The chest of the drawers is one of the most iconic pieces of Georgian furniture. It superseded the previous custom of storage in trunks, colloquially called ‘kists’ in Scotland. Most early Georgian chests were made of oak or oak veneered with native woods such as walnut, and rarely more exotic examples were veneered with laburnum. With the introduction of mahogany in the early 1700s, it became the most desirable wood for making these chests, which only the upper classes could then afford to have made by specialised cabinetmakers. Relatively few Scottish Georgian chests were made and they are recognised as being of the highest quality.
Georgian chests come in many styles, usually with a flat front but less commonly they had bow (demi-lune) fronts. Serpentine fronted chests which take a lot more craftsmanship and work are the rarest examples. Smaller examples of chests are very desirable, and many of these have a brushing slide over the top drawer which were used for brushing clothes, or rarely a fold over top which could also be used as a writing surface – also known as bachelor chests.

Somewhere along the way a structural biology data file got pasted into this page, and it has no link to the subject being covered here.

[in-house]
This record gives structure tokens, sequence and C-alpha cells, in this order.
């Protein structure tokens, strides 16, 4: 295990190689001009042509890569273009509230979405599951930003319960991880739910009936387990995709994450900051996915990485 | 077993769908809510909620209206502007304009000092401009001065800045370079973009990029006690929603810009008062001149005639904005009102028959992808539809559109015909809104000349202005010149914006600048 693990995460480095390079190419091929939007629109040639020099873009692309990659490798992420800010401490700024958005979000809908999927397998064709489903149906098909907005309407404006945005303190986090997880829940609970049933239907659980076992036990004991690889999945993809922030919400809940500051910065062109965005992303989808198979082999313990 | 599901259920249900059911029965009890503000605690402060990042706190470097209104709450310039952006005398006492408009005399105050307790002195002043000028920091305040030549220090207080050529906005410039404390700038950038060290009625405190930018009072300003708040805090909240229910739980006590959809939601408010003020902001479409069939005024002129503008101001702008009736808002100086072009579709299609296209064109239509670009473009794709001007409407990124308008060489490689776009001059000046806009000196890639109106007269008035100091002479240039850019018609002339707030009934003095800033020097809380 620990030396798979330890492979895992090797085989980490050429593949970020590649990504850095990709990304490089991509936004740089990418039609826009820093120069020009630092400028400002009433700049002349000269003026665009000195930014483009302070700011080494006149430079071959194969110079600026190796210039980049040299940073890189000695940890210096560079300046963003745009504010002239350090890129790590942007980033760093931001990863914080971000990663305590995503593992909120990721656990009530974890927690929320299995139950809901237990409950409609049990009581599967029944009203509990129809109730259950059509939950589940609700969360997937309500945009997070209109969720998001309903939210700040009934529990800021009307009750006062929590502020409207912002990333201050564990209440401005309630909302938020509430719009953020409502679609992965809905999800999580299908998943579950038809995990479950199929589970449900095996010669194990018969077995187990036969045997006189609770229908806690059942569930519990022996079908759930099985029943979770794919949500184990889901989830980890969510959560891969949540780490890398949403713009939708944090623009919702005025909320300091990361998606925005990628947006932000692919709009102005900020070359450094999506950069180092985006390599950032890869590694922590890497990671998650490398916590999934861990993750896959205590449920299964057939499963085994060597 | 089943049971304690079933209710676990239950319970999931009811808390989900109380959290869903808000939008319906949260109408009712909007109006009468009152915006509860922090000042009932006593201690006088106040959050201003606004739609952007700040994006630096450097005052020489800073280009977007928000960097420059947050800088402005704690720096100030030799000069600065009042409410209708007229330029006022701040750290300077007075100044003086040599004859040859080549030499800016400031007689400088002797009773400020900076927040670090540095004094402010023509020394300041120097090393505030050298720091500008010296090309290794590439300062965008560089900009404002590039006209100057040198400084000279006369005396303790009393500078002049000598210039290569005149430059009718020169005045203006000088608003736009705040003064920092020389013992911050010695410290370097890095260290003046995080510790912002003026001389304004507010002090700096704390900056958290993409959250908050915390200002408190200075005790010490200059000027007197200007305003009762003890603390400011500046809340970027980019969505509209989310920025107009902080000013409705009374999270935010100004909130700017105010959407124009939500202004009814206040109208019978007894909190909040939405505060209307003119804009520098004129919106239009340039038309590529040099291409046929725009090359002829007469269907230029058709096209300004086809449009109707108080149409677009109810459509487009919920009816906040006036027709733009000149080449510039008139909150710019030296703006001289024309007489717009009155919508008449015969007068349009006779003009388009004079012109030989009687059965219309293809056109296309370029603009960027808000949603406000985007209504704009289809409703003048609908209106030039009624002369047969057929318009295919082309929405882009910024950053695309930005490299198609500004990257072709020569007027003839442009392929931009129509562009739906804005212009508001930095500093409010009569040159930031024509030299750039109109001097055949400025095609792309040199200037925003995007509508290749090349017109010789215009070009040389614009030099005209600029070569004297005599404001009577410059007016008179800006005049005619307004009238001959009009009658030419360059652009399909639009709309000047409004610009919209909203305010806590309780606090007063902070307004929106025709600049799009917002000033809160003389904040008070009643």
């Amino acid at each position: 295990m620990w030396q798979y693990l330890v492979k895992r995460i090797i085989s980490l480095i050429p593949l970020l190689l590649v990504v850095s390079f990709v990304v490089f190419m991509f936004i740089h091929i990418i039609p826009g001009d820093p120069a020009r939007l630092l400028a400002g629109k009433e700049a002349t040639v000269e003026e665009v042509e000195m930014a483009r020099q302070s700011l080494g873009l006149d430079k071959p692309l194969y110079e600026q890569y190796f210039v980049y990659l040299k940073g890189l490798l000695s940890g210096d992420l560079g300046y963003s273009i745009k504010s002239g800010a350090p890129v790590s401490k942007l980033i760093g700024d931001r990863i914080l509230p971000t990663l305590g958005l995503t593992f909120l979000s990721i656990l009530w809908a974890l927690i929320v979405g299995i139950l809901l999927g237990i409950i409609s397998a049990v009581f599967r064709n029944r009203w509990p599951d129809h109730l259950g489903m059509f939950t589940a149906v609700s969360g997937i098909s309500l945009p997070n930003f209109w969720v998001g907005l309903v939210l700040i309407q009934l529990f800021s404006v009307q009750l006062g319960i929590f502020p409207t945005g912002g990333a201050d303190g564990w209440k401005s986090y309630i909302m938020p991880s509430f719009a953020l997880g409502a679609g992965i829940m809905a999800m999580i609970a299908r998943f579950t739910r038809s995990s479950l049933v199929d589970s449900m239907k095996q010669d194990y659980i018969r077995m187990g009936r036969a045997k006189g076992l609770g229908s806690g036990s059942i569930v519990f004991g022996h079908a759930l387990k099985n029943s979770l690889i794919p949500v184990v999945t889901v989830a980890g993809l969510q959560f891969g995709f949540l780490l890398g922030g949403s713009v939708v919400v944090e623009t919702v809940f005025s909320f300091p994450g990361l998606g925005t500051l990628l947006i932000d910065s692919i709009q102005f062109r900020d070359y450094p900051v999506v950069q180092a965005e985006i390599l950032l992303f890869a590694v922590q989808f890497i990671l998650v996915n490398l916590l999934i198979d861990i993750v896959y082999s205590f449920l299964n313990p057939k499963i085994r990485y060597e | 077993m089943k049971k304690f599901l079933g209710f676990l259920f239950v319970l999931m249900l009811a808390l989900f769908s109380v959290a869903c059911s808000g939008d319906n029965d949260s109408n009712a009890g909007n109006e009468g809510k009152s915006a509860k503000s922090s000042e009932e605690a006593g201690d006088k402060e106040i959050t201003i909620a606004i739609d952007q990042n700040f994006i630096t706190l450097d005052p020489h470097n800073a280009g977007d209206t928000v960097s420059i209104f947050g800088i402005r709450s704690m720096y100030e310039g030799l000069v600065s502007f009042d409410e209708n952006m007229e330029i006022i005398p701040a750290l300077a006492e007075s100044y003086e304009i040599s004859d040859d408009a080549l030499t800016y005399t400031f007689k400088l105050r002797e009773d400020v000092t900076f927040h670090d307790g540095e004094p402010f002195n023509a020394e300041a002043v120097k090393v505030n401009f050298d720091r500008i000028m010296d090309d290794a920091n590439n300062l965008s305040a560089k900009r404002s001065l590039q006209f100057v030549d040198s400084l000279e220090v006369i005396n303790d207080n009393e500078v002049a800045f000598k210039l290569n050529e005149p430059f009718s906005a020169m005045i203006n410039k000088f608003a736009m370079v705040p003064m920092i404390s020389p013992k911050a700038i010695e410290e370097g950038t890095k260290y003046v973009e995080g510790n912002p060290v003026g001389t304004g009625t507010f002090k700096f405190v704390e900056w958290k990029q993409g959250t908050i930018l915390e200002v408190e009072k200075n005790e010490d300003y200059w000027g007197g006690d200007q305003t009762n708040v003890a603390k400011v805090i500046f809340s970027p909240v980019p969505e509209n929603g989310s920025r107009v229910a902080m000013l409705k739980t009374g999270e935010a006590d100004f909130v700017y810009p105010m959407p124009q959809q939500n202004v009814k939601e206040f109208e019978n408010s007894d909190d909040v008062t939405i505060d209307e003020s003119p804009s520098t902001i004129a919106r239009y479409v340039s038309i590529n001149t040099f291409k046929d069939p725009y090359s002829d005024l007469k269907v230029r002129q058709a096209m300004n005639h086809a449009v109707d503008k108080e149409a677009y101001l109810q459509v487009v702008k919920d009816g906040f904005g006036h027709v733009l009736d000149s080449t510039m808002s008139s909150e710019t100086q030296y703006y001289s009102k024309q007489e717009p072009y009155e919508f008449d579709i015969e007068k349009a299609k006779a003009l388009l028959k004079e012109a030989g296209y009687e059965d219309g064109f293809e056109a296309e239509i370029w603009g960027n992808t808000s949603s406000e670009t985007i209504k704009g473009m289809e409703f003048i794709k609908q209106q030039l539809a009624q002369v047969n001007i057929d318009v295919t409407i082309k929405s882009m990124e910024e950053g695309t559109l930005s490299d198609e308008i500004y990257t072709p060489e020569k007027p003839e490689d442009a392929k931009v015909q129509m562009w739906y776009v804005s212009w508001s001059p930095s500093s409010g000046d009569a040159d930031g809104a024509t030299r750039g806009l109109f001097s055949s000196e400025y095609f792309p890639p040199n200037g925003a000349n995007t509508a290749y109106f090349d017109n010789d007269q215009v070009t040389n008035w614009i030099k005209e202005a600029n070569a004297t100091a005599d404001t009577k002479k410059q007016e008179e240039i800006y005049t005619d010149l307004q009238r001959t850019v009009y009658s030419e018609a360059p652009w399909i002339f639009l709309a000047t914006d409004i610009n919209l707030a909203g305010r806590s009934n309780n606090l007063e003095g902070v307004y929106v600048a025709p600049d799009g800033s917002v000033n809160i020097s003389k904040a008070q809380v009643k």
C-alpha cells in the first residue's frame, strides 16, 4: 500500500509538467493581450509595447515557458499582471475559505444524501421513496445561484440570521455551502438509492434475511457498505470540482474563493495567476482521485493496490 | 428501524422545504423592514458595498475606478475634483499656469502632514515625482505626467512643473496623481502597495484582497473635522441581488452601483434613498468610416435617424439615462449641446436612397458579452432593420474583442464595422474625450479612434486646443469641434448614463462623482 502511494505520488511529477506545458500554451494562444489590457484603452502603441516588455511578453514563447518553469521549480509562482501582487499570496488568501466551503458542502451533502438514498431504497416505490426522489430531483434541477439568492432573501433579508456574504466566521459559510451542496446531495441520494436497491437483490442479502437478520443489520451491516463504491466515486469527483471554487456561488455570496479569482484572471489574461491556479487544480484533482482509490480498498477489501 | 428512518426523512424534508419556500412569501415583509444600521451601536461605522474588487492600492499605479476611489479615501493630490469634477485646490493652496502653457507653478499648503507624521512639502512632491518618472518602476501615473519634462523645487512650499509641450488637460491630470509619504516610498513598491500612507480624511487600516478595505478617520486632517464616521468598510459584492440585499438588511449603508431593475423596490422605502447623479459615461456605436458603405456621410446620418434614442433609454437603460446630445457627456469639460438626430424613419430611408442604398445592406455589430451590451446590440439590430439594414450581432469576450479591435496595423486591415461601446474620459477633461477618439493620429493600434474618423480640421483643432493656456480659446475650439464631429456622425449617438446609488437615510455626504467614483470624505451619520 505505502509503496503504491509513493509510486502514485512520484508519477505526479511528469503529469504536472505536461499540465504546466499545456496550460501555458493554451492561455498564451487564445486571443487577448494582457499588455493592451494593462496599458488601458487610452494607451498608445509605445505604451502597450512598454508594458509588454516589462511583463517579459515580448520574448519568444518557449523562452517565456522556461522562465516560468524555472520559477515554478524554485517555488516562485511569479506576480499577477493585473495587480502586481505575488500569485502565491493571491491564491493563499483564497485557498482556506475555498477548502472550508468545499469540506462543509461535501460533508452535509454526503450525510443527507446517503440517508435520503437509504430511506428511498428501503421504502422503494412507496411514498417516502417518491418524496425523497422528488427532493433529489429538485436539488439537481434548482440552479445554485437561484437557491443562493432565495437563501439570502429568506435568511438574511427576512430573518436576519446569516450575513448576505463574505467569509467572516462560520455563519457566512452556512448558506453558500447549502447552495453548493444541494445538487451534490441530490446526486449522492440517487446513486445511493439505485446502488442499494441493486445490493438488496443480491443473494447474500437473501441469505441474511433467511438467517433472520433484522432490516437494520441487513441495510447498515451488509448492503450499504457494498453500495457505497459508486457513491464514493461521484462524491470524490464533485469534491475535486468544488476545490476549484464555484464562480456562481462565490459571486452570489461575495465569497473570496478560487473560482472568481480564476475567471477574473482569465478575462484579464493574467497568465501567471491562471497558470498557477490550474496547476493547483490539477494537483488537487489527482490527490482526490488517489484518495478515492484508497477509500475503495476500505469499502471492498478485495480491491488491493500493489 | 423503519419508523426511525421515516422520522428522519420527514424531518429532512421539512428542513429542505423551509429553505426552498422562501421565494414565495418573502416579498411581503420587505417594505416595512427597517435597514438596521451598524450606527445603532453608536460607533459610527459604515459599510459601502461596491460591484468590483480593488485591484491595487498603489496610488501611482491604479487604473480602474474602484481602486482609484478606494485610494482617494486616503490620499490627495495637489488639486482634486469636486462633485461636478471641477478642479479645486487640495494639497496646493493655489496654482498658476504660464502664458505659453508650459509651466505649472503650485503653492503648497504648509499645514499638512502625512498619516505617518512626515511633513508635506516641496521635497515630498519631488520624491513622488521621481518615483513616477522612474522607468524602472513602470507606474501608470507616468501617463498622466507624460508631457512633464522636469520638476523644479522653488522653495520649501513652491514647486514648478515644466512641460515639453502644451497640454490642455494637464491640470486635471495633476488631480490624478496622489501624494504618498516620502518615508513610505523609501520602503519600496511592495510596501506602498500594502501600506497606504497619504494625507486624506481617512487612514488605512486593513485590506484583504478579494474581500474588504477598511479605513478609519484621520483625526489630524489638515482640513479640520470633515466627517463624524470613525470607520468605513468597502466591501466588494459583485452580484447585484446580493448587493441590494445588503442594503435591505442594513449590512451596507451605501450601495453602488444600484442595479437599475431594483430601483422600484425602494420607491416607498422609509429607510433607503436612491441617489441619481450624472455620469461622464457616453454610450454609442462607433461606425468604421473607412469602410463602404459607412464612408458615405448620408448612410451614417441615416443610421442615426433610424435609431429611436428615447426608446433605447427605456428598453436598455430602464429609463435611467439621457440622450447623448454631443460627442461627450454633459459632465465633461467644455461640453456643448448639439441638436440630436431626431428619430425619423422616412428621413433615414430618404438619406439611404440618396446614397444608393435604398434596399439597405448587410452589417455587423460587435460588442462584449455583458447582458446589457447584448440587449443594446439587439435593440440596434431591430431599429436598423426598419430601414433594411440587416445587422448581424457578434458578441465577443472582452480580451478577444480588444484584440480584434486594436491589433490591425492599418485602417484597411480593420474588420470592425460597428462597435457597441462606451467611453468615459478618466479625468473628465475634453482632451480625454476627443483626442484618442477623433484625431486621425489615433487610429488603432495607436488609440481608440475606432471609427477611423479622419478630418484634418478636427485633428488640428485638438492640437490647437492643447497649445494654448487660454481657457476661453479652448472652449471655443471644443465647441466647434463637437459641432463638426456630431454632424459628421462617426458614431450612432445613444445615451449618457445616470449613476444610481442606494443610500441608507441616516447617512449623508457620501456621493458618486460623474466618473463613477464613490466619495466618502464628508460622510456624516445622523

There are also common regional variations. Most of the English George III chests, the period in which the largest quantity were made, had a configuration of two short over three long graduating drawers. A more common Scottish variation was three short over three long graduating drawers. The chests generally sat on bracket feet, that evolved towards the end of the Georgian period into a slim out swept foot termed a French bracket foot, particularly on bow fronted chests. Some of the more exclusive chests had carved, moulded ‘ogee’ bracket feet.
Georgian chests of drawers have the charm and character that a good period piece has from years of use and waxing. Even though these pieces are over two hundred years old, many are still in excellent condition and would grace any home, including hallways and smaller Georgian chests make useful lamp stands for lounges. There is no reason why they will not last another 200 years!